Another critical moment is when you "lift" LVP and resume CAT1 operations on the field. You have to be EXTREMELY cautious to coordinate with the pilots who will be the last one to make a CAT3.

I don't know if you are aware of that incident:
http://avherald.com/h?article=445873f3
But if I recall correctly, the pilot failed to advise ATC that he was making a CAT3 autoland, with a pretty bad weather, but airfield NOT IN LVP. So ATC did not apply LVP separations, and well, just have a look at the last picture. I guess it is self explanatory !

Charles

Hardy Heinlin

Hi Charles,

re that B773 incident you quoted: I'm wondering why the 777 AFDS didn't use an IRS path during this temporary, massive radio interference. Or maybe it did, and the interference occured slowly, gradually within half a minute or so, during the takeoff roll of that Jumbolino, reaching the maximum error when the Jumbolino overflew the localizer antenna.


|-|ardy

tango4

Well, as you say, we are taught that there are two big categories of LLZ interference:
*The big, fast ones, where the aircraft will act as you say (replacing the LLZ signal with Inertial data), because in that case, the aircraft is able to detect that the LLZ signal is not valid, and compensate for it.
In that case, I heard that some autopilots would disconnect instead, but I don't know on which aircraft, or if it is even true.
This type of deviation, although potentially dangerous, is not the worst, because you have a chance of detecting the deviation yourself, or your aircraft has that same chance, and will possibly compensate with inertial data, or you can initiate a go around.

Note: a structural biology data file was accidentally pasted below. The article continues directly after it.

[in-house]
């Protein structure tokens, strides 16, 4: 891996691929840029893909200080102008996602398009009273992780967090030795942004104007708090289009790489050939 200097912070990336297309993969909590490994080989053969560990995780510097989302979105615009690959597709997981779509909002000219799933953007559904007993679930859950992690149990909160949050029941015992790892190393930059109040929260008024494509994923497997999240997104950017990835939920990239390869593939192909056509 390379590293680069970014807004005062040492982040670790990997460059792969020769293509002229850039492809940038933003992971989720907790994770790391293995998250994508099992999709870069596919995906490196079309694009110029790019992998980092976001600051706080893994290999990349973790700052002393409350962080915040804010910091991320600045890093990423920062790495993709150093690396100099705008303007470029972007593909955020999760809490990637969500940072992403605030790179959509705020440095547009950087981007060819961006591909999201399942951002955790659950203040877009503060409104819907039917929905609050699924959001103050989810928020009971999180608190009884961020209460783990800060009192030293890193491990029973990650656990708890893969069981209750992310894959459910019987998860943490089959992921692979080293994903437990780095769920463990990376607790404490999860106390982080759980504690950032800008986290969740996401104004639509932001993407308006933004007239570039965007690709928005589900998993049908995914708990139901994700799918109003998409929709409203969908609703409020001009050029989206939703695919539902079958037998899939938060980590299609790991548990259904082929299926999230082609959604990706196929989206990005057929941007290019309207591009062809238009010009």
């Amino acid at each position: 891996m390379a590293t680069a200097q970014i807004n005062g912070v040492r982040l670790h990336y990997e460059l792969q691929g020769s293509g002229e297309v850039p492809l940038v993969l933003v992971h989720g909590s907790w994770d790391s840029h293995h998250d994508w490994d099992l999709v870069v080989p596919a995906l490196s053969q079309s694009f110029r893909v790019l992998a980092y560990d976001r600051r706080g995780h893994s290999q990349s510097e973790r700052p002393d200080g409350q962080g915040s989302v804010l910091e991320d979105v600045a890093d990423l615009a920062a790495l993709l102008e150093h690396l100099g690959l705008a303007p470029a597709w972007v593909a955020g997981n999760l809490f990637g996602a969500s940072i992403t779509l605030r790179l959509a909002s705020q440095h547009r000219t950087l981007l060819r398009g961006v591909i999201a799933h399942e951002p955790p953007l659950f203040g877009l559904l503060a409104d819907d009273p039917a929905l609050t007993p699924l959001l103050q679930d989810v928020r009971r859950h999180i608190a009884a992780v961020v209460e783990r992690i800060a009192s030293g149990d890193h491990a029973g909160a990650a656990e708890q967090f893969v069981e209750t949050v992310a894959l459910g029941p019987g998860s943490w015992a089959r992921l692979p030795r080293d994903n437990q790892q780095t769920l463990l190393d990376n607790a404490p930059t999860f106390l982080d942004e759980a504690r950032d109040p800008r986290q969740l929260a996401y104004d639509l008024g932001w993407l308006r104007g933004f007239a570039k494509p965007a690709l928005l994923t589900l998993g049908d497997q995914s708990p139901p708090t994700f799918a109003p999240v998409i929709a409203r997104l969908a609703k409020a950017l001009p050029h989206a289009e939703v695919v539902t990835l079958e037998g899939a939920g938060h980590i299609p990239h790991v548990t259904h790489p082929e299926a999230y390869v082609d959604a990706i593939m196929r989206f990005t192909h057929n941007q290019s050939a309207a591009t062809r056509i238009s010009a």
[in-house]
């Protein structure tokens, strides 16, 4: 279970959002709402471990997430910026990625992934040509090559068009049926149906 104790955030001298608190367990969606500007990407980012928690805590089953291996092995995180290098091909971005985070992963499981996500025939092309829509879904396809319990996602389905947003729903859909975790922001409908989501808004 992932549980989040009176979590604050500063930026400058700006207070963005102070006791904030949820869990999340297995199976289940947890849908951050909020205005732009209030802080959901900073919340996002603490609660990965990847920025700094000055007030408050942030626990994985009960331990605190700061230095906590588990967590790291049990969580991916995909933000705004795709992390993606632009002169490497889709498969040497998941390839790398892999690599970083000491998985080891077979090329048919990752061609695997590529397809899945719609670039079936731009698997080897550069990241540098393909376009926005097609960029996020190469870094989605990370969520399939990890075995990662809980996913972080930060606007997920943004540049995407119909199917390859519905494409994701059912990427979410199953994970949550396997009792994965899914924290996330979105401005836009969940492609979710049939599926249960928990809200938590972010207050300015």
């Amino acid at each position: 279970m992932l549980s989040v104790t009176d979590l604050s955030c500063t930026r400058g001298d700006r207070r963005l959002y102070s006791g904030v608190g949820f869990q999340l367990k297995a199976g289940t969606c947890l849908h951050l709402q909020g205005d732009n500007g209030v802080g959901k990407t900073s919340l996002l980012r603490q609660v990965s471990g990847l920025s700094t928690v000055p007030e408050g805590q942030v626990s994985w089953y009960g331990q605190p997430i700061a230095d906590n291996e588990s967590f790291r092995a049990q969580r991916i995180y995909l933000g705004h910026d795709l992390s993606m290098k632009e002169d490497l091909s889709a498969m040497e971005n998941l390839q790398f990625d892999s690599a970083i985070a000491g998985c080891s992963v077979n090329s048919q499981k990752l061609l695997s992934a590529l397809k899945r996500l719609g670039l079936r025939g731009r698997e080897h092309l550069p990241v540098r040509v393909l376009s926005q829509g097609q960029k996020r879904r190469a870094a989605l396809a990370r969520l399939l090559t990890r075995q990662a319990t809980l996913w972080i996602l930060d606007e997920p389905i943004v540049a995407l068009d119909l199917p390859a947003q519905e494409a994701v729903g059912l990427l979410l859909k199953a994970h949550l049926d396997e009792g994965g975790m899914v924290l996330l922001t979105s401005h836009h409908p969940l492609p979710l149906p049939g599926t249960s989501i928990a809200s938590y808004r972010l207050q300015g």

*Now the slow deviations:
Those are the nastiest, because you have no real way of seeing them. And in that case, for the autopilot, the signal can look perfect, and the aircraft is going to follow it. The only way you could see it I guess is if the deviation is SLOW, but rather IMPORTANT: in that case, you would perhaps see that you are strangely misaligned on your ND. The problem is that usually, those slow deviations are also not huge, so they are basically impossible to detect, and bring you right in the grass !

Now, regarding, the Munich incident:
The problem is that when you have an object infringing the safety area, you cannot know for sure what type of deviation it is going to generate. (I'd guess that an aircraft overflying would probably generate oscillations though, as you say. From what i heard, slow deviations are more frequently caused by a big stopped object: for example the tail of the A380 makes a fantastic mirror for the waves, and creates a second reflected signal, which is I think the cause of those slow deviations).

Here is a quote from the article I linked in my previous post:
The BFU reported that the flight data recorder showed all three ILS receivers recorded localizer signal deviations in both directions about 14 seconds before the autopilot changed into roll out mode, about 6 seconds prior to the roll out mode the localizer deviation increasingly showed a deviation of the aircraft to the right of the extended center line. The aircraft began to roll left in response to autopilot inputs to minimize the localizer deviation and reached 3.5 degrees bank angle to the left when the autopilot changed to roll out.

Hard to tell for sure, but perhaps there was a mix of deviations.
First some oscillations, compensated for by the inertial data. And then slower ones, unavoidable except by disconnecting the A/P. Or perhaps this inertial compensation is inhibited at some point or under certain conditions ? I don't know how you coded this in PSX, but I guess there are criteria to determine it is an oscillation and switch to inertial track: as you know, I mentioned two types of deviations, but in fact there is an infinite number of possibilities. And somehow in the A/P logic, I guess you have to set a limit where you say: that type of deviation I will compensate, and that type, I won't because I'm not sure it is a deviation.